1. Why did Lautisse enjoy his stay at the Greggs' so much?
  2. Why did the Greggs become suddenly popular?

  1. At what exact moment did Gerston appear on the scene?
  2. What was Gerston's advice to Mr. Gregg?
  3. Why did Lautisse think the incident with the fence a great joke?

Ex. 2.     Translate the following passages into Russian.

  1. p.  7.    From "Everybody knows by this time..." to "...and then
    his expression changed."
  2. p.  7.    From "His English was good..." to "There was a Miss Ethelyn
    Bridges on board".
  1. p..   8.    From "I told Betsy all about it..." to "...that he came up to our
    place for a weekend".
  2. p.  8.    From "That garden fence is my pride and joy..." to "First, I
    show you!"
  1. p.  9.    From "I argued with him..." to "...he had paint all over him".
  2. p.  9.    From "The day after the story appeared..." to "...because it
    was painted by the great Lautisse".
  3. p. 10.   From "In their turn they asked me..." to "The next day
  4. p. 10.   From '"Lautisse was genuinely fond of you..." to "...and signed
    each one'".


Ex. 3. Translate all Vocabulary entries and examples.

Ex. 4. Give words and expressions close in meaning to the following: to run into smb; to puzzle over a problem; to get smth (smb); to catch smb by the arm; to solve a puzzle; to get things ready; to get in touch with smb; have no idea; to realize; to know a thing or two about smth; a genuine Lautisse; to get a good laugh out of smth.

Ex. 5.     Paraphrase the italicized parts of the following sentences; translate them into Russian.  

1. ... finally he asked me if I could keep a secret. 2. We asked him a few innocent questions and then dropped the name of Lautisse. 3. Betsy talked me into sending a note to his cabin, asking him around for a drink. 4. Well, we got to be real friendly. 5. ... when I was having breakfast I remembered a job Vd been putting off for some time. 6. Then the New York papers got hold of the story. 7. It gave us a sort of funny feeling, all this publicity. 8. We had to have the telephone disconnected.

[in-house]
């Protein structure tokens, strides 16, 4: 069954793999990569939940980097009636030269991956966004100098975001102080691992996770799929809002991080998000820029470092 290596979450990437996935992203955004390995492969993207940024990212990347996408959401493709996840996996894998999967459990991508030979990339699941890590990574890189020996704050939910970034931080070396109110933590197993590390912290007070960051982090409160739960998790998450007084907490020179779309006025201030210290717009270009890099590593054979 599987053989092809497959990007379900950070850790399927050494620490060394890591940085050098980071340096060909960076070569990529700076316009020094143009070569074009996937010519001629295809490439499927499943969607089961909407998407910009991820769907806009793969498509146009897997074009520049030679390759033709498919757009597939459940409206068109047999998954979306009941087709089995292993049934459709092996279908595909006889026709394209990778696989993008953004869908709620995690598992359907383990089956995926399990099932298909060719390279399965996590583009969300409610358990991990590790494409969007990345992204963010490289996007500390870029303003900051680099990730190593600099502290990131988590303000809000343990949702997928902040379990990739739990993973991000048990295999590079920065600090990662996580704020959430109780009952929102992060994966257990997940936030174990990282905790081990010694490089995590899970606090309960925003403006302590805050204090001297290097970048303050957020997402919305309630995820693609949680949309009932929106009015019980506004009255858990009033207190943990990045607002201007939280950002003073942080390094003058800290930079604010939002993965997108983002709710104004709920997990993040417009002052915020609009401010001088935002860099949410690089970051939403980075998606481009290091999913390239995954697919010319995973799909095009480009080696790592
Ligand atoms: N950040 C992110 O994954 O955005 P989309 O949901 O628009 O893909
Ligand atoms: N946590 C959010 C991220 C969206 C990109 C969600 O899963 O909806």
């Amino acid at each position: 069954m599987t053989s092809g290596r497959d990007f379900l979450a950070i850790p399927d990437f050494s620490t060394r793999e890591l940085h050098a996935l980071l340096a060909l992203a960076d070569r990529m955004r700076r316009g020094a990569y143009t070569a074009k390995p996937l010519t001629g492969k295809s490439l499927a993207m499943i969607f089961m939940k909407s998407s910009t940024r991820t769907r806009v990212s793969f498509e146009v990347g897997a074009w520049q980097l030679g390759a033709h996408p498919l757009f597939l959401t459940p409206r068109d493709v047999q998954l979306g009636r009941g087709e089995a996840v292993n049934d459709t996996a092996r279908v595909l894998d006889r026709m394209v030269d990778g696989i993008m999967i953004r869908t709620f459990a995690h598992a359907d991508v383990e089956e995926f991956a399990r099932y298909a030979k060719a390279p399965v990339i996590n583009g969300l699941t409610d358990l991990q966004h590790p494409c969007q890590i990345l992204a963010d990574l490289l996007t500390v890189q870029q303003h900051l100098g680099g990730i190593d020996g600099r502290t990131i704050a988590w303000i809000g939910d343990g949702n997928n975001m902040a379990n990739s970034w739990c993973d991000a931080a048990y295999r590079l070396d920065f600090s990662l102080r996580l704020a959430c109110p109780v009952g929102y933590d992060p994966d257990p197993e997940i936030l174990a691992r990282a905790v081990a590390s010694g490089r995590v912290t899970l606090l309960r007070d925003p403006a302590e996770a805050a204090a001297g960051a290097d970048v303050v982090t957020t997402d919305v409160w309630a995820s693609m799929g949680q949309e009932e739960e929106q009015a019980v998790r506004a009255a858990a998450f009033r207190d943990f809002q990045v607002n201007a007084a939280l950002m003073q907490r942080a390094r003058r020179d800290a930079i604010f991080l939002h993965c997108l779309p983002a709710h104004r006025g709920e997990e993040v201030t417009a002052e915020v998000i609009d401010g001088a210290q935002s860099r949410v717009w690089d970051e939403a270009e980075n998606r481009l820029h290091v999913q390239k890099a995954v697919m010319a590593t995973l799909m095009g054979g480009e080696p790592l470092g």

Ex. 6.     Replace the italicized parts of the sentences with words and phrases from the text.

1. He was covered with stains of paint. 2. ... a single painting by Lautisse cost as much as a quarter of a million dollars. 3. When on the fourth day Gerston came in I immediately began to discuss the subject of the fence with him. 4. I could not help laughing when I saw my fence. 5. "Don't worry" said Gerston. "Let me show you something." 6. "Lautisse liked you and Mrs.Gregg very much," he said. 7. He had no idea, when he painted your fence, I hat it would cause such a sensation.

Ex. 7. Learn the following phrases; a) recall the sentences in which they are used in the text and b) use them in sentences of your own.

on shipboard; in the beginning/end; on deck; run into; on/in the list; thank smb for smth; give up; talk smb into doing smth; ask smb around (for talk, a cup of tea, a week-end, etc.); on the (noon, 8.15) train; go for ;i walk; with one's own hands; take pictures of; keep from doing smth; in black paint; at the bottom/top corner; sail for; come over (to a place); sell ;it (a price of); get a laugh out of smth.

Ex. 8.    Fill in the blanks with prepositions or adverbs.